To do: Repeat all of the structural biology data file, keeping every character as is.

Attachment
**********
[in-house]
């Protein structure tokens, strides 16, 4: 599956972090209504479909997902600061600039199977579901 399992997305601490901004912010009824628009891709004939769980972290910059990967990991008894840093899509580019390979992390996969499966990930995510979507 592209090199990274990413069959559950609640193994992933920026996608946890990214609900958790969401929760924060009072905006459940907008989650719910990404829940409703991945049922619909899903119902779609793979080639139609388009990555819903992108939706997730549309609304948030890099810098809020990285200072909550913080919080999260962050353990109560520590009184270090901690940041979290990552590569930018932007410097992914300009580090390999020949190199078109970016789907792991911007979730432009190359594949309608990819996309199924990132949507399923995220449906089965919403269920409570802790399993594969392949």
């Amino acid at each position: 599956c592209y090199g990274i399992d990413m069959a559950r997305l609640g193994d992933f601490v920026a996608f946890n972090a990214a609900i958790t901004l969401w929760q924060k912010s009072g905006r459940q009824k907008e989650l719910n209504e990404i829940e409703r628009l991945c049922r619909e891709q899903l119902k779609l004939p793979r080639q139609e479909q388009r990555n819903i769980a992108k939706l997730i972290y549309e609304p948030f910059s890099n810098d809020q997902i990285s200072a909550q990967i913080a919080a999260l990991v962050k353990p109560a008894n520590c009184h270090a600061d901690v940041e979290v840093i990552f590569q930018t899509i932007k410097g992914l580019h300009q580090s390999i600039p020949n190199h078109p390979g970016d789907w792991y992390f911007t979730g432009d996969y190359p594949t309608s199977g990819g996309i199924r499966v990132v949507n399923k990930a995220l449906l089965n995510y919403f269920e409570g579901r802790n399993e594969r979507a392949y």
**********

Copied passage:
[in-house]
């Protein structure tokens, strides 16, 4: 599956972090209504479909997902600061600039199977579901 399992997305601490901004912010009824628009891709004939769980972290910059990967990991008894840093899509580019390979992390996969499966990930995510979507 592209090199990274990413069959559950609640193994992933920026996608946890990214609900958790969401929760924060009072905006459940907008989650719910990404829940409703991945049922619909899903119902779609793979080639139609388009990555819903992108939706997730549309609304948030890099810098809020990285200072909550913080919080999260962050353990109560520590009184270090901690940041979290990552590569930018932007410097992914300009580090390999020949190199078109970016789907792991911007979730432009190359594949309608990819996309199924990132949507399923995220449906089965919403269920409570802790399993594969392949």
């Amino acid at each position: 599956c592209y090199g990274i399992d990413m069959a559950r997305l609640g193994d992933f601490v920026a996608f946890n972090a990214a609900i958790t901004l969401w929760q924060k912010s009072g905006r459940q009824k907008e989650l719910n209504e990404i829940e409703r628009l991945c049922r619909e891709q899903l119902k779609l004939p793979r080639q139609e479909q388009r990555n819903i769980a992108k939706l997730i972290y549309e609304p948030f910059s890099n810098d809020q997902i990285s200072a909550q990967i913080a919080a999260l990991v962050k353990p109560a008894n520590c009184h270090a600061d901690v940041e979290v840093i990552f590569q930018t899509i932007k410097g992914l580019h300009q580090s390999i600039p020949n190199h078109p390979g970016d789907w792991y992390f911007t979730g432009d996969y190359p594949t309608s199977g990819g996309i199924r499966v990132v949507n399923k990930a995220l449906l089965n995510y919403f269920e409570g579901r802790n399993e594969r979507a392949y």